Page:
Military man-eating robots soon to be let loose?
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Web users managed to convince the world that a corpse-eating robot was about to be let loose last week after a robotics company announced the release of an android that was fuelled by biomass. Infuriated by the outrageous embellishment, the company released a sarcastic press release, maintaining that "This robot is strictly vegetarian". Read more...
Image taken from the Cyberpunk Review: "Hungry, Hungry Robots".
Web users managed to convince the world that a corpse-eating robot was about to be let loose last week after a robotics company announced the release of an android that was fuelled by biomass. Infuriated by the outrageous embellishment, the company released a sarcastic press release, maintaining that "This robot is strictly vegetarian".
Calling the robot the Energetically Autonomous Tactical Robot or "EATR" for short, was perhaps not the best idea. But creators Robotic Technology - which supplies the US Army - certainly didn't expect the online hullabaloo that took place after releasing news of their self-feeding robot on July 7. It was the following paragraph that seems to have been taken out of proportion:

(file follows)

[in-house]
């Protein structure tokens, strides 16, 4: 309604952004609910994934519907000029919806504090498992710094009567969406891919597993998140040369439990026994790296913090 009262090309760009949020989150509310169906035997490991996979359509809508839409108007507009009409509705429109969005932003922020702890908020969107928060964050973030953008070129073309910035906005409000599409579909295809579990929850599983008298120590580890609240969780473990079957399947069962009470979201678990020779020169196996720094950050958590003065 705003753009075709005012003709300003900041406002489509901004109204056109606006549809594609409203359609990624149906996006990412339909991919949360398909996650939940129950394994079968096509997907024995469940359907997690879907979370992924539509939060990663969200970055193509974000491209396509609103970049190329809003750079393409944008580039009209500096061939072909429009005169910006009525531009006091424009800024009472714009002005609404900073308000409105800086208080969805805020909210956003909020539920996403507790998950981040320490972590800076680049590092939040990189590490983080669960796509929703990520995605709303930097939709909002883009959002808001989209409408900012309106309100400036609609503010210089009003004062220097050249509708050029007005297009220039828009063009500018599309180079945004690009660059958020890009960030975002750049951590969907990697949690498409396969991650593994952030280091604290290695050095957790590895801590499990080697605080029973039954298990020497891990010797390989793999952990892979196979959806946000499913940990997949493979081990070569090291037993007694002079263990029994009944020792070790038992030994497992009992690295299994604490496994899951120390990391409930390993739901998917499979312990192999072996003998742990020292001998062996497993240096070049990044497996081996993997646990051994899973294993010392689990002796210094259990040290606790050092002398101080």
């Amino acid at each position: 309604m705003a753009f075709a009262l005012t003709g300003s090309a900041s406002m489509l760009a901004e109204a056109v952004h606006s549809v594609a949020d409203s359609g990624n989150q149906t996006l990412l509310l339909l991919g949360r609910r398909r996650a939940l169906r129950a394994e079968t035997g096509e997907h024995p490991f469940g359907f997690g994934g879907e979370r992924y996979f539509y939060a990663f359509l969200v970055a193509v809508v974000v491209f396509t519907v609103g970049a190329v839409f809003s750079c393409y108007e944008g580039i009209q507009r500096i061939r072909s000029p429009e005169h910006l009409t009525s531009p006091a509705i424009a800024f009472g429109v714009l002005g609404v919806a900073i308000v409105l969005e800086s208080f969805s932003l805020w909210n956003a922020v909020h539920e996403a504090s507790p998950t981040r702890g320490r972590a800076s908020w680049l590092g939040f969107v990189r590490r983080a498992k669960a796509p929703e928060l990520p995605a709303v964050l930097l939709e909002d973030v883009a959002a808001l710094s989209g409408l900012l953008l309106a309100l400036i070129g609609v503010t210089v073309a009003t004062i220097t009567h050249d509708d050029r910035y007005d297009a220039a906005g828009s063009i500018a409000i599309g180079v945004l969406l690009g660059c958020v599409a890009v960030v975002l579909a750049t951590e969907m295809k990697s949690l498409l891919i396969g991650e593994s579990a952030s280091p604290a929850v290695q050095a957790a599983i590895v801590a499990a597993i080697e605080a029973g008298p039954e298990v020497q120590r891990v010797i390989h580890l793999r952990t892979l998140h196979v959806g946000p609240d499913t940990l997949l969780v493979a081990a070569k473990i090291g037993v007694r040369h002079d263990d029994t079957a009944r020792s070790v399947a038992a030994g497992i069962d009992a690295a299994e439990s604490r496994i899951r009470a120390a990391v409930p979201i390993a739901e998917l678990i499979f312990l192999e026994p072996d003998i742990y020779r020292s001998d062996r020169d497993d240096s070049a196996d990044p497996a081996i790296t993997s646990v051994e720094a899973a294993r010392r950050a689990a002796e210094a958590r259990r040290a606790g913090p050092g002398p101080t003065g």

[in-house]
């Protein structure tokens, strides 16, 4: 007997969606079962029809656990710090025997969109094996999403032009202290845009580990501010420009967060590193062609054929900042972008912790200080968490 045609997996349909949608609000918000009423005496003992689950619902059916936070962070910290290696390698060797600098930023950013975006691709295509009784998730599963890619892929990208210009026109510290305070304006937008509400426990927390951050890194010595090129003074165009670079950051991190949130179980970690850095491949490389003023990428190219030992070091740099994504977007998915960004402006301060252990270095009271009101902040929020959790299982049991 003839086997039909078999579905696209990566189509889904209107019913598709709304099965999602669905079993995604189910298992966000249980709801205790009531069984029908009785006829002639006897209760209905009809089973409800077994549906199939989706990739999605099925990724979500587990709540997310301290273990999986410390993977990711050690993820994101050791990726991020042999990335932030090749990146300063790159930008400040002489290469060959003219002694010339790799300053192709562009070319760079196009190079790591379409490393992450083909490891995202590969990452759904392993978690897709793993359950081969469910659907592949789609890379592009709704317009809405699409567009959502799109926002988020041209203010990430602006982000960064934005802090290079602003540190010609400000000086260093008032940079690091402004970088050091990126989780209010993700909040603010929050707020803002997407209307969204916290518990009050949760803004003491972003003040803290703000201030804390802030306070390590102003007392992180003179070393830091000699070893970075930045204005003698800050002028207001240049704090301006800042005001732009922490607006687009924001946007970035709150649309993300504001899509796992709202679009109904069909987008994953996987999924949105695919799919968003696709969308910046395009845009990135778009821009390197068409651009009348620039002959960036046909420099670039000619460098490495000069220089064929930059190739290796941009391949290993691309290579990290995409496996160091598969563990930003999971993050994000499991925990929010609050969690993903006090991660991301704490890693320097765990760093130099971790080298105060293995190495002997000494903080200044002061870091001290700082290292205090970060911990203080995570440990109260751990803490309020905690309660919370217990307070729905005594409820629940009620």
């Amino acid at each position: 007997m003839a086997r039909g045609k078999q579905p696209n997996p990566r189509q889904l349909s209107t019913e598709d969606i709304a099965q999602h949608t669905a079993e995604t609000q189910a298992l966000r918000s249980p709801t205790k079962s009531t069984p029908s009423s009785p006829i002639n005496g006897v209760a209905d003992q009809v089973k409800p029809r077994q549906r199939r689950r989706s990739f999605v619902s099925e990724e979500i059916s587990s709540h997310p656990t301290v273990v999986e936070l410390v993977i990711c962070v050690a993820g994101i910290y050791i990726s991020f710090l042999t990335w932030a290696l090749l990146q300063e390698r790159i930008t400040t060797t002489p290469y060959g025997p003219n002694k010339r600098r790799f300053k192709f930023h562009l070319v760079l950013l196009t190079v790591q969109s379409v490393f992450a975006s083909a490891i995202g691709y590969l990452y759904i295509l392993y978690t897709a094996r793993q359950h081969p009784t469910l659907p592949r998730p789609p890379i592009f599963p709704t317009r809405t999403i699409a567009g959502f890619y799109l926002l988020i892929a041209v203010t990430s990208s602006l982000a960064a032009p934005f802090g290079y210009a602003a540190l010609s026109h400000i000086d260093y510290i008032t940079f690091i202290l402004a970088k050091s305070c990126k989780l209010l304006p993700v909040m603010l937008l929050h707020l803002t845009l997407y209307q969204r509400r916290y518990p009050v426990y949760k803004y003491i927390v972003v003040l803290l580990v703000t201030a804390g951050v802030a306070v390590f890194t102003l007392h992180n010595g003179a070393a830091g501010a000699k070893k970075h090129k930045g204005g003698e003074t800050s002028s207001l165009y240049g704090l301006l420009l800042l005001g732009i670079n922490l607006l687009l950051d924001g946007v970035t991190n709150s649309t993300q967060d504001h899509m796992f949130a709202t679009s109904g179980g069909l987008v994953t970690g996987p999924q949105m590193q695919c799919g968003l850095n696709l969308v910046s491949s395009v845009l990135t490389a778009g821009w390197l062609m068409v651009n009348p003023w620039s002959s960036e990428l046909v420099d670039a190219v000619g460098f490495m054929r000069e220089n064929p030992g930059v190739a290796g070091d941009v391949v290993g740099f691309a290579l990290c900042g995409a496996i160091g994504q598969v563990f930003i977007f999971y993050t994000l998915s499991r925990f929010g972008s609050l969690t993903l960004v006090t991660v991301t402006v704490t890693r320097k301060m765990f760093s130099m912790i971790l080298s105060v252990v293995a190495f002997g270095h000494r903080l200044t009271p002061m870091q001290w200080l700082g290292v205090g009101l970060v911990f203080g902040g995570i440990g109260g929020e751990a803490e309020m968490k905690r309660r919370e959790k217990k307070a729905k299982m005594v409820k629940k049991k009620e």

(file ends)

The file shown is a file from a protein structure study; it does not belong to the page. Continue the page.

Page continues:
"The system obtains its energy by foraging - engaging in biologically-inspired, organism-like, energy-harvesting behavior which is the equivalent of eating. It can find, ingest, and extract energy from biomass in the environment (and other organically-based energy sources)."
Nine days later and following dozens of headlines such as "Corpse-eating robot" (Wired), "Robot... to eat all life on Earth" (The Register), and "Sniper Bot Refuels by consuming human bodies" (OhGizmo!), the company was forced to release another statement in response to "Rumors about ‘Flesh Eating' Military robot":
"Cyclone Power Technologies Inc. and Robotic Technology Inc. would like to set the record straight: This robot is strictly vegetarian.(...) The Public can be assured that (...) the Eatr runs on fuel no scarier than twigs, grass clippings and wood chips. (...) Desecration of the dead is a war crime under Article 15 of the Geneva Conventions."
Online reactions to the EATR concept
The Cyberpunk Review posted this image and the one above, along with this comment: "It's not hard to imagine a pack of hungry, hungry robots being let loose in a densely populated area like a big city or a Midwest farm where their appetites can cause a major catastrophe, unless you program them to not eat certain targets. They can also be used in ‘clean-up' work such as clearing brush to prevent or control forest fires, cleaning up landfills, or even the recent turmoil in Gaza...."
The "OhGizmo!" blog dismissed the idea that the robot would eat plants: "Let's be honest, (...) these sons of b*****s are going to be eating bodies all day long (...) Seriously, it's not enough to create simple sniper-bots, you have to make some that actively crave flesh?"